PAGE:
While the first two inclusions are likely familiar to many watch nerds, the DRT Tempus Fugit is something truly unique, in two ways. The first is an inclusion of a super-complicated secular calendar – essentially a perpetual calendar mechanism on crack. While your bog-standard PC accounts for leap years up to 2100, a secular calendar has the ability to correct for the other two exceptions to leap year calculation – allow me to explain. A leap year is counted if the year is divisible by four, unless it’s also divisible by 100. That’s why the pesky 2100 trips up so many PCs. However, there’s a third rule, which negates the first two if the year is divisible by 400 – the reason why 2000 was a leap year and 2400 will be. The secular calendar accounts for all of these pseudo-anomalous occurrences, correctly displaying the date until the year 9999. DRT doesn’t forget to have a bit of fun, however, next to all of this secularly complicated nonsense, featuring a life reserve indicator. Unique to every owner, the watch is programmed to display their life expectancy based on an algorithm developed by DRT. The idiot-proof (secured) secular calendar module was developed by Dominique Renaud of complication masters Renaud & Papi fame, which is then manufactured by young watchmaker Julien Tixier who also crafts the titanium case and all other components. Finally, the Tempus Fugit also hides the owner’s DNA sequence, as well as a secret message which will only be displayed once the life power reserve runs out. A little macabre, but a lot awesome. I highly recommend checking out the Watches TV video linked above, delving deeper into this piece with some awesome macro shots to boot.
Jaeger-LeCoultre Master Hybris Artistica Calibre 945
Taking the titles for most ridiculous name and most complicated watch of this list is JLC’s Master Hybris Artistica Calibre 945. Cased in 45mm of 18k pink or white gold, this 16mm tall behemoth encapsulates the latest and greatest of the watchmaker’s watchmaker savoir-faire. Differentiating from the white gold model, the 18k pink gold features a grisaille enamel dial, creating a chiaroscuro-like effect. The blue dial of the white gold model is particularly stunning, with a laser-welded micro-superstructure suspending a celestial disc above the Cosmotourbillon. Yes, you read that right – a Cosmotourbillon, which makes a full revolution around the dial in one sidereal day, while the disc printed with the sky of the northern hemisphere tracks the constellations’ position in real time, as observed from the Vallée de Joux. For reference, sidereal time is tracked in respect to constellations, rather than the Sun. Completing this stellar trifecta is a Zodiac calendar, while its grand complication status is cemented by a sonorous chiming complication, composed of trebuchet hammers, crystal gongs and a silent governor.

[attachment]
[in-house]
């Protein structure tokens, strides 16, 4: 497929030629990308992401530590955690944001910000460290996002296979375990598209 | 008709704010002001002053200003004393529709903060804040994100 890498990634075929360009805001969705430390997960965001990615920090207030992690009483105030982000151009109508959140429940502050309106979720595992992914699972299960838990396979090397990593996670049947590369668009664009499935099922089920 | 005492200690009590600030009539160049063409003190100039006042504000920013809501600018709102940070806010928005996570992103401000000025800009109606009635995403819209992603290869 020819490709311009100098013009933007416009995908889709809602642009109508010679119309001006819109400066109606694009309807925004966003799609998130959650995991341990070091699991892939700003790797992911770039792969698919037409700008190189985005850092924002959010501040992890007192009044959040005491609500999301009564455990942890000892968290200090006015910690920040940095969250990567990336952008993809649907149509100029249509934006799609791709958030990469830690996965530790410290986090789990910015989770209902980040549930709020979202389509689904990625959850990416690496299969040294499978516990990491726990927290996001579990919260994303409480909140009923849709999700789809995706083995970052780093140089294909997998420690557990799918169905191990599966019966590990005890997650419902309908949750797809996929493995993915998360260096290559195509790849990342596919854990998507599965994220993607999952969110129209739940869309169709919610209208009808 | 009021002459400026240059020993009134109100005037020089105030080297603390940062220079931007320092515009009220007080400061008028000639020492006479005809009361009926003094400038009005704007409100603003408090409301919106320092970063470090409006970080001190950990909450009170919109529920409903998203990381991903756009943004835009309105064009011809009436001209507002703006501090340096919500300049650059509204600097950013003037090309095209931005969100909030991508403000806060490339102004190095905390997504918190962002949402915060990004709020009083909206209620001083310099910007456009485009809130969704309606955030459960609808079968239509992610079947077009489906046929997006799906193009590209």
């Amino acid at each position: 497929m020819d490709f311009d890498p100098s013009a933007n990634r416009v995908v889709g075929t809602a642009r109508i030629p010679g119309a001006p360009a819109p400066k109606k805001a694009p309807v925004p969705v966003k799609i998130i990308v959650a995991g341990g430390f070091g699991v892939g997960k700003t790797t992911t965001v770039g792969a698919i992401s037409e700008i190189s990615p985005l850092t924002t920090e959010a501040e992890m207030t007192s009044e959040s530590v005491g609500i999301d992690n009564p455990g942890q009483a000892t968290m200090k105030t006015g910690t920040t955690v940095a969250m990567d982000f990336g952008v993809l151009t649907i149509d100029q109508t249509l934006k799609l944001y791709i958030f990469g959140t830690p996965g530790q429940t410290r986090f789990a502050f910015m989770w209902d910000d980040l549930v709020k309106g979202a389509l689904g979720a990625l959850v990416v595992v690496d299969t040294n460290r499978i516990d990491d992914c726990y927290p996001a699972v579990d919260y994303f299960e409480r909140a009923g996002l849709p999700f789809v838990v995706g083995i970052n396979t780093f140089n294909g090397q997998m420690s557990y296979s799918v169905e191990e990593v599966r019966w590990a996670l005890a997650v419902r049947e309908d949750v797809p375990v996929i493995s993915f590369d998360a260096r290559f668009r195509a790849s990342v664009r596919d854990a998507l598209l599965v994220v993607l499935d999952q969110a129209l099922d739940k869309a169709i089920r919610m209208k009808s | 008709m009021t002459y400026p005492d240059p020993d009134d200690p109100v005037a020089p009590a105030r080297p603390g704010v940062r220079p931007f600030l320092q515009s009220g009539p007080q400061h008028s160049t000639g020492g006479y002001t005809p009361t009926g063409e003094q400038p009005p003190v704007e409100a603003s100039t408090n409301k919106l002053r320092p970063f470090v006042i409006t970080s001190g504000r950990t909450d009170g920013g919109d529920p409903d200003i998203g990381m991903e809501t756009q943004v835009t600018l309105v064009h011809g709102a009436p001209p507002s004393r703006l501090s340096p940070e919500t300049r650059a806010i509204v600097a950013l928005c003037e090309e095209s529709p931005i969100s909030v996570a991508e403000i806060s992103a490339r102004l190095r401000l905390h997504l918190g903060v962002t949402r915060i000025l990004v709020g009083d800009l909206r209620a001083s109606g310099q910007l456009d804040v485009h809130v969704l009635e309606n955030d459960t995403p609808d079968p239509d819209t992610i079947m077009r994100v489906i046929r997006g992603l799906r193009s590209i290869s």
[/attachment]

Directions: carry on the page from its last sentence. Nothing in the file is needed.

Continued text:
Cartier Masse Mystérieuse
I would consider myself to have a fair understanding of watch complications, but the Masse Mystérieuse just breaks me. How in the name of all that’s holy can an entire movement just spin freely like a winding rotor, while the hands stay still, set by a ordinary-looking cabochoned crown. Yes, I know that it has many sapphire discs that hide the piece’s trickery, and that the rotor is able to rotate independently from the hands via a differential, much like the one in a car. It’s just one of those things that I can’t fully get my head around, especially when looking at videos – kind of like that blue/black and gold/white dress from a few years ago (it was blue ok). The mystery starts with the operation of the crown, with keyless works hidden underneath the brushed hour track that engage sapphire discs on which the hands are placed. The real mindfuck is the rotor, seemingly spinning around the same pinion that connects the hands, though a closer look reveals one of the gears around which it rotates, winding the mainspring, while the hands stay in position thanks to a differential connected to the wheel train. This means that the crown cannot be used to wind the watch, making this Cartier more similar to 7s26-equipped Seikos than I thought possible.